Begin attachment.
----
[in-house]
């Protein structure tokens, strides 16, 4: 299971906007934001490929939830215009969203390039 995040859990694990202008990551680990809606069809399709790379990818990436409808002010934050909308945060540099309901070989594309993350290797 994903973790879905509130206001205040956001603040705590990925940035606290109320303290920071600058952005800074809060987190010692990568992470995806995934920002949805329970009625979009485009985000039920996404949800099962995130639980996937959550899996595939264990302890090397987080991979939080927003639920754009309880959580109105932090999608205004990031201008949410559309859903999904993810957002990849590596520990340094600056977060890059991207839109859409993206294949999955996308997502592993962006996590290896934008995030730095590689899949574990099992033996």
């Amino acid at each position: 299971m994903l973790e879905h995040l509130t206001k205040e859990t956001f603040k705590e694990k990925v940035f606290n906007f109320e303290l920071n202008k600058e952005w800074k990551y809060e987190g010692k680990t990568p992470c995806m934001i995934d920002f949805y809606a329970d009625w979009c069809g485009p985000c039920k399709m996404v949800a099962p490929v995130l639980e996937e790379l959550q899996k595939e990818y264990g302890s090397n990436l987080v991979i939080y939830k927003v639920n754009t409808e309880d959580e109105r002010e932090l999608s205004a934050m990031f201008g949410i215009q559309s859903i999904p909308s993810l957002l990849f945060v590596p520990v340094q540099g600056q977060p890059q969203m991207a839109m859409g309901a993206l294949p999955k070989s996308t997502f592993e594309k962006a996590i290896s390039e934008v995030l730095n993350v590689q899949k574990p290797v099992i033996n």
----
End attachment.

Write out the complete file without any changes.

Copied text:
[in-house]
């Protein structure tokens, strides 16, 4: 299971906007934001490929939830215009969203390039 995040859990694990202008990551680990809606069809399709790379990818990436409808002010934050909308945060540099309901070989594309993350290797 994903973790879905509130206001205040956001603040705590990925940035606290109320303290920071600058952005800074809060987190010692990568992470995806995934920002949805329970009625979009485009985000039920996404949800099962995130639980996937959550899996595939264990302890090397987080991979939080927003639920754009309880959580109105932090999608205004990031201008949410559309859903999904993810957002990849590596520990340094600056977060890059991207839109859409993206294949999955996308997502592993962006996590290896934008995030730095590689899949574990099992033996």
């Amino acid at each position: 299971m994903l973790e879905h995040l509130t206001k205040e859990t956001f603040k705590e694990k990925v940035f606290n906007f109320e303290l920071n202008k600058e952005w800074k990551y809060e987190g010692k680990t990568p992470c995806m934001i995934d920002f949805y809606a329970d009625w979009c069809g485009p985000c039920k399709m996404v949800a099962p490929v995130l639980e996937e790379l959550q899996k595939e990818y264990g302890s090397n990436l987080v991979i939080y939830k927003v639920n754009t409808e309880d959580e109105r002010e932090l999608s205004a934050m990031f201008g949410i215009q559309s859903i999904p909308s993810l957002l990849f945060v590596p520990v340094q540099g600056q977060p890059q969203m991207a839109m859409g309901a993206l294949p999955k070989s996308t997502f592993e594309k962006a996590i290896s390039e934008v995030l730095n993350v590689q899949k574990p290797v099992i033996n």